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Division of Wildlife

The Wildlife Division is responsible for the conservation and management of all species of wildlife, their habitat, along with selected plants, throughout Vermont.

If you have a question about a wildlife program, click here.

Division staff are engaged in a variety of activities such as: monitoring populations common and abundant, as well as rare threatened, and endangered plants and animals; conservation and management of common species such as song birds, moose, white-tailed deer, and beaver; preparing harvest recommendations for wildlife species with regulated hunting or trapping seasons; participating in the protection of critical wildlife habitat through regulatory processes such as Act 250; land acquisition, administration and management of 131,000 acres on the department's 82 wildlife management areas; monitoring of wildlife diseases and the importation of wildlife into Vermont; and providing educational programs to landowners, hunters, school children, natural resources professionals and other wildlife enthusiast regarding wildlife in Vermont.

Besides helping to improve the situation of Vermont's most visible threatened and endangered birds - ospreys, common loons, and peregrine falcons - the Wildlife Division's biologists study and enhance other native species, including hibernating bats, marsh birds, tiger beetles, spruce grouse, nongame fish, invertebrate species, amphibians, and reptiles. The division also makes recommendations on various aspects of habitat protection, regulated hunting and trapping seasons, and permit numbers, and bag limits for white-tailed deer, moose, black bear, wild turkey and other selected species of wildlife.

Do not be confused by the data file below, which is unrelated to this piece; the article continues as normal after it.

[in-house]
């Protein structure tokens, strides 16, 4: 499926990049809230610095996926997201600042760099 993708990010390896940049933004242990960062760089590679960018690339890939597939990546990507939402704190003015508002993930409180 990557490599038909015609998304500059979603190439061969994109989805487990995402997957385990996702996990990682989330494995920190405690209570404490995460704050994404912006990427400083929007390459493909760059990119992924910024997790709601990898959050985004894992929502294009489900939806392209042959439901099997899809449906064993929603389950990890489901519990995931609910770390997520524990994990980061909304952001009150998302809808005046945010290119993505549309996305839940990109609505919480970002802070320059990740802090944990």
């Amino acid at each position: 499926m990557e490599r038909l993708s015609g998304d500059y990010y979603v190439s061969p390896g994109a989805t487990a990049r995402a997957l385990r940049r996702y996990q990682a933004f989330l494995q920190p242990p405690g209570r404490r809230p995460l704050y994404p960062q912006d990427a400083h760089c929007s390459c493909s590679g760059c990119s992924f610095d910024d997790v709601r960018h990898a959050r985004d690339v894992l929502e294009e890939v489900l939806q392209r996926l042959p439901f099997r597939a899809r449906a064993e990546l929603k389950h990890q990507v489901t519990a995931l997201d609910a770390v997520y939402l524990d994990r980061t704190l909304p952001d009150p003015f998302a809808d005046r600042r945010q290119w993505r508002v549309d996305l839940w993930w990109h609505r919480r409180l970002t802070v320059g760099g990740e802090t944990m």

Major Responsibilities
  • Provide sustainable wildlife-based activities, such as wildlife viewing and regulated hunting and trapping
  • Develop and implement recovery plans for threatened and endangered species
  • Inventory and monitor populations of various species of wildlife and their habitats
  • Provide habitat information and technical assistance to foresters, loggers, public agencies, municipal planners and private landowners
  • Conduct environmental review of land use development proposals for impacts to critical wildlife habitat, significant natural communities, and threatened and endangered plant and animal species through regulatory processes such as Act 250 and Act 248
  • Review, prioritize, and acquire important parcels of land for wildlife conservation and manage 131,000 acres of state wildlife management areas
  • Monitor wildlife diseases and invasive plant and animal species and their effects on Vermont's wildlife
  • Provide a variety of educational materials, programs and talks to the public regarding Vermont's wildlife

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